Global average abundances of the major, well-mixed, long-lived greenhouse gases – carbon dioxide, methane, nitrous oxide, CFC-12 and CFC-11 – from the NOAA global air sampling network are plotted since the beginning of 1979. These gases account for about 96% of the direct radiative forcing by long-lived greenhouse gases since 1750. The remaining 4% is contributed by an assortment of 15 minor halogenated gases (see text). Methane data before 1983 are annual averages from Etheridge et al. (1998), adjusted to the NOAA calibration scale [Dlugokencky et al., 2005].  Source: ESRL/NOAA.  Click on image to view larger image. Click HERE for full size figure .

Posted in carbon emissions, carbon footprint, CO2, CO2e, Global Disaster watch, global disasters, global disasters 2013, Significant Event Imagery, significant events | Tagged: , , , , , , , , | Leave a Comment »

Global CO2 Emissions Up 2.5 Pct

Posted by feww on November 14, 2012

DISASTER CALENDAR SYMBOLIC COUNTDOWN: 1,214 Days Left 

[November 14, 2012] Mass die-offs resulting from human impact and the planetary response to the anthropogenic assault could occur by early 2016.

  • SYMBOLIC COUNTDOWN: 1,214 Days Left to the most Fateful Day in Human History
  • Symbolic countdown to the ‘worst day’ in human history began on May 15, 2011 ...

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Global Disasters/ Significant Events

Global 2011 CO2 emissions top 34 billion metric tons: IWR

Global CO2 emissions again reached a new record in 2011 rising 2.5 percent to 34 billion metric tons (bmt), compared with 33.2 bmt in 2010, as humanoids continued to consume ever-increasing amounts of fossil fuels, according to IWR, a renewable energy institute based in Germany.

  • Global CO2 emissions have risen by more than 50 percent in two decades.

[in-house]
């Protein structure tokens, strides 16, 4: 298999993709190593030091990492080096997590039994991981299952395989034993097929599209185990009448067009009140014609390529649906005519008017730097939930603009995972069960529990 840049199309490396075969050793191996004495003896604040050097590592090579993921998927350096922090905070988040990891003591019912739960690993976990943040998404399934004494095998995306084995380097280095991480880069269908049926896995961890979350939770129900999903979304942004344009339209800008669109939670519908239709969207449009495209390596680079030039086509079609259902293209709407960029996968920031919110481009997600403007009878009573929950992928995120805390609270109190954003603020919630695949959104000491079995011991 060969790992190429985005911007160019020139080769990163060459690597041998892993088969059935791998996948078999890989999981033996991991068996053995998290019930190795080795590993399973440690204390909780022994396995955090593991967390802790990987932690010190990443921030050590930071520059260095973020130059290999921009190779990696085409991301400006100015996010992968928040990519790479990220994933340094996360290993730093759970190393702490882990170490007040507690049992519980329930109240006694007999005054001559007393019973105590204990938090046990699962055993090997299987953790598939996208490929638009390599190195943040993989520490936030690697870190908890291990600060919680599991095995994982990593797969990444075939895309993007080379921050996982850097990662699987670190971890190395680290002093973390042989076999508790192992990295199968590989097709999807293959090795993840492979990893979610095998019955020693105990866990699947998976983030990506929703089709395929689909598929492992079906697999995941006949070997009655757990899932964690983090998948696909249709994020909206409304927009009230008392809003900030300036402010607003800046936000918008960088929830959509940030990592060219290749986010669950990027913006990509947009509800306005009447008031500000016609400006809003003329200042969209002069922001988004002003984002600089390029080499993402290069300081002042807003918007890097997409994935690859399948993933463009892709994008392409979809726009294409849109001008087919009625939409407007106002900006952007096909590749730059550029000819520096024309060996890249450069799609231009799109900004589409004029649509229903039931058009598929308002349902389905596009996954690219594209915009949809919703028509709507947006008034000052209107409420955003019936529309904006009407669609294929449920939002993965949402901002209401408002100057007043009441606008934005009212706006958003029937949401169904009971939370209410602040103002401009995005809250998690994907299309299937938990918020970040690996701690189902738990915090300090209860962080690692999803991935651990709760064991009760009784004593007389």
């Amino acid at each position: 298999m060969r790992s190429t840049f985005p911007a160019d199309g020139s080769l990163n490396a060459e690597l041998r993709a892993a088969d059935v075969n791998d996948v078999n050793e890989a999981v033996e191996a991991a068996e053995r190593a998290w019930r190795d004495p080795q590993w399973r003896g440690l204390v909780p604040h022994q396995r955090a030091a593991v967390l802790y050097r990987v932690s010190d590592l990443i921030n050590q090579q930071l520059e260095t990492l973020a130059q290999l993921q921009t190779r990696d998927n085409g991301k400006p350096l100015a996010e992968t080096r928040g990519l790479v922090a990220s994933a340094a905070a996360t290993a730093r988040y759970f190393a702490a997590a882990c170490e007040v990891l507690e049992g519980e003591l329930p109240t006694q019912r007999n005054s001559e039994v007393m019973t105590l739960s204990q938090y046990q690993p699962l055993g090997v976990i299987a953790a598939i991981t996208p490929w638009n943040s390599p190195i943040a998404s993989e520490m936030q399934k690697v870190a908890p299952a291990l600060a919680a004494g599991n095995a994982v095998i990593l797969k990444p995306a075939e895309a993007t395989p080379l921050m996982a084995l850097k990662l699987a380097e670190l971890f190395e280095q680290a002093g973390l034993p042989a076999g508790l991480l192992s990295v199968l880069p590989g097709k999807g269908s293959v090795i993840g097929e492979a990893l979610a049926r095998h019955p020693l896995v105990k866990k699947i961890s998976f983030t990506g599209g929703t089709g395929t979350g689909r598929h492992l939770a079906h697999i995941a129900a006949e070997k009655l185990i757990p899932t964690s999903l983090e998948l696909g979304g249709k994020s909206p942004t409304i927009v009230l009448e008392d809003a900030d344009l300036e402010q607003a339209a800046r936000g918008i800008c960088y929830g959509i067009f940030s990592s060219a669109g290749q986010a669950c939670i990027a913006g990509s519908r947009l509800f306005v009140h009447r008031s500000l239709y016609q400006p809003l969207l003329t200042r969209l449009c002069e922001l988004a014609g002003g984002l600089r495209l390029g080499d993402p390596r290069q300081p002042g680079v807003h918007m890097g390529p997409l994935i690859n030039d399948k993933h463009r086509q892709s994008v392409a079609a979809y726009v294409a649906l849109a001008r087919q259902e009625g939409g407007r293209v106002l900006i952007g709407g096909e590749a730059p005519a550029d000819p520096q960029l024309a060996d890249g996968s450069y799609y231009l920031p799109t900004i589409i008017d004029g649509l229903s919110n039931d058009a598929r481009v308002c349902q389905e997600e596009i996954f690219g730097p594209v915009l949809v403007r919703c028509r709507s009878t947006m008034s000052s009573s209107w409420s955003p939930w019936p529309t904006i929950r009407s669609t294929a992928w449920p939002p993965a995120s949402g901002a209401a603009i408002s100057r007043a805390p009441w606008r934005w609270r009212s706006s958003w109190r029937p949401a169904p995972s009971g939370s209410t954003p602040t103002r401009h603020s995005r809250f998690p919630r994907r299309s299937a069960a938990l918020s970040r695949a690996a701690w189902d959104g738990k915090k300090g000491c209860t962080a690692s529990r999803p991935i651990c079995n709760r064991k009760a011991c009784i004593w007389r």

• In 1990,  some 22.7 bmt of carbon dioxide were emitted globally, IWR reported.
  • “China comes highest in the CO2 ranking of countries for 2011 with 8.9 bn metric tons of carbon dioxide (2010: 8.3 bn metric tons). That is 50 percent more than the USA with 6.0 bn metric tons (2010: 6.2 bn metric tons), which ranked second. At 1.8 bn metric tons (2010: 1.7 bn metric tons), India ranks third ahead of Russia with 1.67 bn metric tons (2010: 1.7 bn metric tons) and Japan with 1.3 bn metric tons (2010: 1.3 bn metric tons). Germany ranks 6th with 804 m metric tons (2010: 828 m metric tons). Among the top 10 largest emitters, the USA, Russia and Germany reduced their CO2 emissions in comparison to the previous year (all national results at http://www.cerina.org/de/co2-2011),” said IWR.


Monthly mean atmospheric carbon dioxide at Mauna Loa Observatory. Source: ESRL


Annual mean carbon dioxide growth rates for Mauna Loa. Decadal averages of the growth rate are plotted as horizontal lines for 1960 through 1969, 1970 through 1979, and so on. Source: ESRL

Global Disasters: Links, Forecasts and Background

GLOBAL WARNING

Posted in Global Disaster watch, global disasters, global disasters 2012, global ghg emissions, global heating | Tagged: , , , , , , , , , , | Leave a Comment »

CO2 Controls Earth’s Temperature

Posted by feww on October 15, 2010

Atmospheric CO2  acts as Earth’s thermostat: Study

A new modeling study shows that the planet’s temperature is controlled by the atmospheric CO2, NASA says.


Various atmospheric components differ in their contributions to the greenhouse effect, some through feedbacks and some through forcings. Without carbon dioxide and other non-condensing greenhouse gases, water vapor and clouds would be unable to provide the feedback mechanisms that amplify the greenhouse effect. Source: NASA GISS